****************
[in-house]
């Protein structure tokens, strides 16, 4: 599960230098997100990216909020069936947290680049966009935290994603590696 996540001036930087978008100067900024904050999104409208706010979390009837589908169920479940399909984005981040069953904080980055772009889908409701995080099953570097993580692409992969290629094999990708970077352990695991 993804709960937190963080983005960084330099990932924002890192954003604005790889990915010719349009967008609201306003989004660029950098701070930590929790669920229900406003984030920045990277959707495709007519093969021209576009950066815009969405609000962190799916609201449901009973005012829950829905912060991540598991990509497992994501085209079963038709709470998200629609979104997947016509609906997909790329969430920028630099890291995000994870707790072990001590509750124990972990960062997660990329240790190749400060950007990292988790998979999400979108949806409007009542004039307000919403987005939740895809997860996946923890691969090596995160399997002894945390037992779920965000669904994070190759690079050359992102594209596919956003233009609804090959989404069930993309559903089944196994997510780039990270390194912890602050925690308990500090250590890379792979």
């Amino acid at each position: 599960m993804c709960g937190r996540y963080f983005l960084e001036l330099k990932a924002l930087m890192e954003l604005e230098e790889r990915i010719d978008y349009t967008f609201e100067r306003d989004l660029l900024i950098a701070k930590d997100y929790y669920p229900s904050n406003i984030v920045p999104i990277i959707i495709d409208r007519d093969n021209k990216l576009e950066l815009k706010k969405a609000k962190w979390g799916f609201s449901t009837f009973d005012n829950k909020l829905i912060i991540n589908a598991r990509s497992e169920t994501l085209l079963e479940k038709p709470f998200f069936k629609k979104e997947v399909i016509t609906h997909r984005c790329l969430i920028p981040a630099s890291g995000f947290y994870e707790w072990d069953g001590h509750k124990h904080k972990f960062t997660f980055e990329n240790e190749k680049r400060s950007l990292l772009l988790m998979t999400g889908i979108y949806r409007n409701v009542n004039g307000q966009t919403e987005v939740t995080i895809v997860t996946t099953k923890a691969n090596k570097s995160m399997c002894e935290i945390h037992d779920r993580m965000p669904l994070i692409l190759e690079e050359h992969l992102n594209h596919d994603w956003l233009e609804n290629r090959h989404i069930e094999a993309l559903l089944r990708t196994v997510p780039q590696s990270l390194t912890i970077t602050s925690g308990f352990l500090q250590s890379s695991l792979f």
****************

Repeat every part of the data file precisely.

[in-house]
């Protein structure tokens, strides 16, 4: 599960230098997100990216909020069936947290680049966009935290994603590696 996540001036930087978008100067900024904050999104409208706010979390009837589908169920479940399909984005981040069953904080980055772009889908409701995080099953570097993580692409992969290629094999990708970077352990695991 993804709960937190963080983005960084330099990932924002890192954003604005790889990915010719349009967008609201306003989004660029950098701070930590929790669920229900406003984030920045990277959707495709007519093969021209576009950066815009969405609000962190799916609201449901009973005012829950829905912060991540598991990509497992994501085209079963038709709470998200629609979104997947016509609906997909790329969430920028630099890291995000994870707790072990001590509750124990972990960062997660990329240790190749400060950007990292988790998979999400979108949806409007009542004039307000919403987005939740895809997860996946923890691969090596995160399997002894945390037992779920965000669904994070190759690079050359992102594209596919956003233009609804090959989404069930993309559903089944196994997510780039990270390194912890602050925690308990500090250590890379792979």
């Amino acid at each position: 599960m993804c709960g937190r996540y963080f983005l960084e001036l330099k990932a924002l930087m890192e954003l604005e230098e790889r990915i010719d978008y349009t967008f609201e100067r306003d989004l660029l900024i950098a701070k930590d997100y929790y669920p229900s904050n406003i984030v920045p999104i990277i959707i495709d409208r007519d093969n021209k990216l576009e950066l815009k706010k969405a609000k962190w979390g799916f609201s449901t009837f009973d005012n829950k909020l829905i912060i991540n589908a598991r990509s497992e169920t994501l085209l079963e479940k038709p709470f998200f069936k629609k979104e997947v399909i016509t609906h997909r984005c790329l969430i920028p981040a630099s890291g995000f947290y994870e707790w072990d069953g001590h509750k124990h904080k972990f960062t997660f980055e990329n240790e190749k680049r400060s950007l990292l772009l988790m998979t999400g889908i979108y949806r409007n409701v009542n004039g307000q966009t919403e987005v939740t995080i895809v997860t996946t099953k923890a691969n090596k570097s995160m399997c002894e935290i945390h037992d779920r993580m965000p669904l994070i692409l190759e690079e050359h992969l992102n594209h596919d994603w956003l233009e609804n290629r090959h989404i069930e094999a993309l559903l089944r990708t196994v997510p780039q590696s990270l390194t912890i970077t602050s925690g308990f352990l500090q250590s890379s695991l792979f």